Yesterday I overheard someone saying that tomorrow is All Saint’s Day.   I dimly knew that this is the name given to the day after Halloween, but it wasn’t something that would have occurred to me unprompted.

And I had to face an uncomfortable truth: I don’t know what the Day is all about.

As I write this (in the middle of the day), no one has mentioned it on the radio, nor in my office.

How shamefaced should I be about my lack of knowledge?  Should I be disappointed that nobody seems to mark it anymore (if they ever did)?

Well, the answer to that will come from some live research.  So bear with me a moment while dive into the details…

I’m back now, brandishing a new fact.  It’s the day we remember the saints, famous or forgotten.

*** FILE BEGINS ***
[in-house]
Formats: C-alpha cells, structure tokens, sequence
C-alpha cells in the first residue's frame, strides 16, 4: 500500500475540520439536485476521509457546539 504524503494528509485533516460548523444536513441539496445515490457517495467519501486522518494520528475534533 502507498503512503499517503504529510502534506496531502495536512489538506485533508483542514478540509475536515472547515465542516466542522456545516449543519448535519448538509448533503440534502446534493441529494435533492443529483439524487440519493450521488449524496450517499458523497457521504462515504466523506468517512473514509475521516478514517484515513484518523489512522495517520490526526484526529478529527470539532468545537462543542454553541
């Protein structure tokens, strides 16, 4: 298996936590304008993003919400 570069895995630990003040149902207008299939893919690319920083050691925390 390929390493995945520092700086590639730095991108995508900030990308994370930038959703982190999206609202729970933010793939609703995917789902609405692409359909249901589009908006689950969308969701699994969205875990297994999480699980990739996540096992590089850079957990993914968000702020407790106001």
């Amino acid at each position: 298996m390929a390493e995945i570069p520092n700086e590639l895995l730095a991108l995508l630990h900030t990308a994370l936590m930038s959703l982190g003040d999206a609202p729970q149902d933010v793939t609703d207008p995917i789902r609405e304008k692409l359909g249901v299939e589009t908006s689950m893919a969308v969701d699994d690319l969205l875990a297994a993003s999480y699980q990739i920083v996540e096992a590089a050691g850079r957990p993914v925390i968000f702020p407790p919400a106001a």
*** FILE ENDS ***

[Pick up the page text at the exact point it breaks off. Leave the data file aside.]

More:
Perhaps I can be forgiven my earlier ignorance, as I was baptised in the C of E in a predominantly Protestant country.  But England has a Catholic past: despite the watershed moment of Henry VIII’s reign, the saints and all their doings are part of my culture.  So awareness of their collective special day is a useful start.

I do recall that many saints came to ends stickier than toffee apples: St Catherine comes to mind, topically given that there’s an even more memorable day (that often features Catherine wheels) almost upon us: 5th November, or Bonfire Night.

In the meantime, I’ve found out that 2nd November is a noteworthy day too: All Souls Day.

St Catherine of Siena